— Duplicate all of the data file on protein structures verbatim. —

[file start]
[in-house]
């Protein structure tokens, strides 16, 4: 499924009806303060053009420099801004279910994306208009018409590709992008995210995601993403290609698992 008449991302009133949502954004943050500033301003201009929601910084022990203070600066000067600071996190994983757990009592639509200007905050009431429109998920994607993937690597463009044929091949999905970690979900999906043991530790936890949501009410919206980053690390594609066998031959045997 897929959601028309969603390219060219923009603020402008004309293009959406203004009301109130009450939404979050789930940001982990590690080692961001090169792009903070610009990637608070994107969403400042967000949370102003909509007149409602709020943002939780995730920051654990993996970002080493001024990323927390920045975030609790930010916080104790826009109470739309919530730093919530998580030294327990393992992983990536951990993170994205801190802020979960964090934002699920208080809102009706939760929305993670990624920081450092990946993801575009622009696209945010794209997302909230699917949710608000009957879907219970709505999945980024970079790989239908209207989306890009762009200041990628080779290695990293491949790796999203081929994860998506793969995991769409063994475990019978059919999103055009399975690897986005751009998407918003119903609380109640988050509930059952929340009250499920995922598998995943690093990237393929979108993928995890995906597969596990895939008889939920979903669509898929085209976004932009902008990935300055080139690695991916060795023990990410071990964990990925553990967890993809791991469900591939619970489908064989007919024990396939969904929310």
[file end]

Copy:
[in-house]
């Protein structure tokens, strides 16, 4: 499924009806303060053009420099801004279910994306208009018409590709992008995210995601993403290609698992 008449991302009133949502954004943050500033301003201009929601910084022990203070600066000067600071996190994983757990009592639509200007905050009431429109998920994607993937690597463009044929091949999905970690979900999906043991530790936890949501009410919206980053690390594609066998031959045997 897929959601028309969603390219060219923009603020402008004309293009959406203004009301109130009450939404979050789930940001982990590690080692961001090169792009903070610009990637608070994107969403400042967000949370102003909509007149409602709020943002939780995730920051654990993996970002080493001024990323927390920045975030609790930010916080104790826009109470739309919530730093919530998580030294327990393992992983990536951990993170994205801190802020979960964090934002699920208080809102009706939760929305993670990624920081450092990946993801575009622009696209945010794209997302909230699917949710608000009957879907219970709505999945980024970079790989239908209207989306890009762009200041990628080779290695990293491949790796999203081929994860998506793969995991769409063994475990019978059919999103055009399975690897986005751009998407918003119903609380109640988050509930059952929340009250499920995922598998995943690093990237393929979108993928995890995906597969596990895939008889939920979903669509898929085209976004932009902008990935300055080139690695991916060795023990990410071990964990990925553990967890993809791991469900591939619970489908064989007919024990396939969904929310």